2. Comparable Behavioral Traits: Gerbils exhibit behaviors and habits similar to humans, such as sociability, curiosity, and learning ability, making them useful for researching psychological and behavioral aspects like emotions, memory, cognition, and communication.
  3. Genetic Similarities: The genetic features and variability of gerbils resemble those of humans, allowing research into genetic and evolutionary aspects, including gene mutations, recombination, and editing.
  4. Ease of Care and Breeding: Gerbils are relatively easy and economical to care for and breed. Their short lifespan, strong reproductive capabilities, small size, and low food requirements facilitate large-scale and long-term experiments, including drug testing, genetic engineering, and behavioral interventions.

The application of gerbils in scientific research has contributed significantly to human health and well-being. Gerbils are instrumental in studying critical diseases such as Alzheimer’s, Parkinson’s, epilepsy, and tuberculosis. Through gerbil experiments, scientists gain better insights into the mechanisms and treatment methods for these diseases, providing new perspectives and solutions for human medical care and rehabilitation. Gerbils are also employed in the study of essential psychological and behavioral aspects, contributing to theories and practices in education and society.


Gerbils are fascinating and valuable animals, serving both as delightful pets and subjects for scientific exploration. Responsible and respectful care is essential in providing gerbils with a suitable environment, adequate food, and the love and protection they need. Adhering to reasonable and humane experimental principles and standards, along with respecting gerbils’ welfare and rights, fosters a harmonious and mutually beneficial relationship. Through such efforts, both gerbils and humans can enjoy greater happiness and development.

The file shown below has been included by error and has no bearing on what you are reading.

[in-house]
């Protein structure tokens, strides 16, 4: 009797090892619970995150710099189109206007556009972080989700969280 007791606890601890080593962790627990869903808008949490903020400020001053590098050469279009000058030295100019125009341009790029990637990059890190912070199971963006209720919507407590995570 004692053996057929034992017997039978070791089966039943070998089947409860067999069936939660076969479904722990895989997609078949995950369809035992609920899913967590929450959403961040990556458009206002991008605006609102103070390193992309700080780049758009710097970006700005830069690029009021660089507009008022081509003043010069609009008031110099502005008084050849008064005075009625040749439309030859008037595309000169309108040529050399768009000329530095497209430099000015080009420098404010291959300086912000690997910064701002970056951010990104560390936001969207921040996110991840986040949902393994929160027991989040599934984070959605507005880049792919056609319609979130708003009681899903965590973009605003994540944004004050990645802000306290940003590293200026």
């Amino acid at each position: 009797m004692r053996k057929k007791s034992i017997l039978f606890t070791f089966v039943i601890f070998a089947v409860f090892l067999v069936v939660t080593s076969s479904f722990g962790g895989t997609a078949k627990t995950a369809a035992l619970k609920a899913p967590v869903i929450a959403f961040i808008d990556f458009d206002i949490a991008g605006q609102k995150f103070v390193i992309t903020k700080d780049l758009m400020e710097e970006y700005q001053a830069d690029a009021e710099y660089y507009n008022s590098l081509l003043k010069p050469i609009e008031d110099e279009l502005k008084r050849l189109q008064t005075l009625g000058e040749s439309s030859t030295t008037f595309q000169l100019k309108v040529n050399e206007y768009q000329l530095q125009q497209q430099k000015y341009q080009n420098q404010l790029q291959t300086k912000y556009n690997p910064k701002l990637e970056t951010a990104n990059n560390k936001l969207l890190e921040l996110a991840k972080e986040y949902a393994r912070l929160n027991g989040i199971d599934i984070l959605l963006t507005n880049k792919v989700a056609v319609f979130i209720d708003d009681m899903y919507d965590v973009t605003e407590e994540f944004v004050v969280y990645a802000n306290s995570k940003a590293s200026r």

Fun Facts about Gerbils:

  1. The name “gerbil” originates from their natural habitat. In English, the word “gerbil” is derived from the French “gerbille” and the Latin “glis,” meaning desert rat.
  2. Gerbils’ natural behaviors and habits are shaped by their environment. Their survival strategies in the wild involve adapting their tails, ears, eyes, noses, and teeth to desert temperatures, water availability, and food conditions. Gerbils use their keen sense of smell and vocalizations for social interactions and communication. Their paws and teeth are essential for digging, crushing food, and playing.
  3. Gerbils can regulate their body temperature according to environmental conditions. Their normal body temperature is 37.5 degrees Celsius, but they can raise or lower it within a certain range. Gerbils’ highest body temperature can reach 40 degrees Celsius, and the lowest can drop to 34 degrees Celsius.

After reading the above article, I believe you now have a fundamental understanding of gerbils. If you’re considering keeping a gerbil as a pet, please make sure to treat them well. Gerbils are incredibly cute and popular pets. Thank you for reading.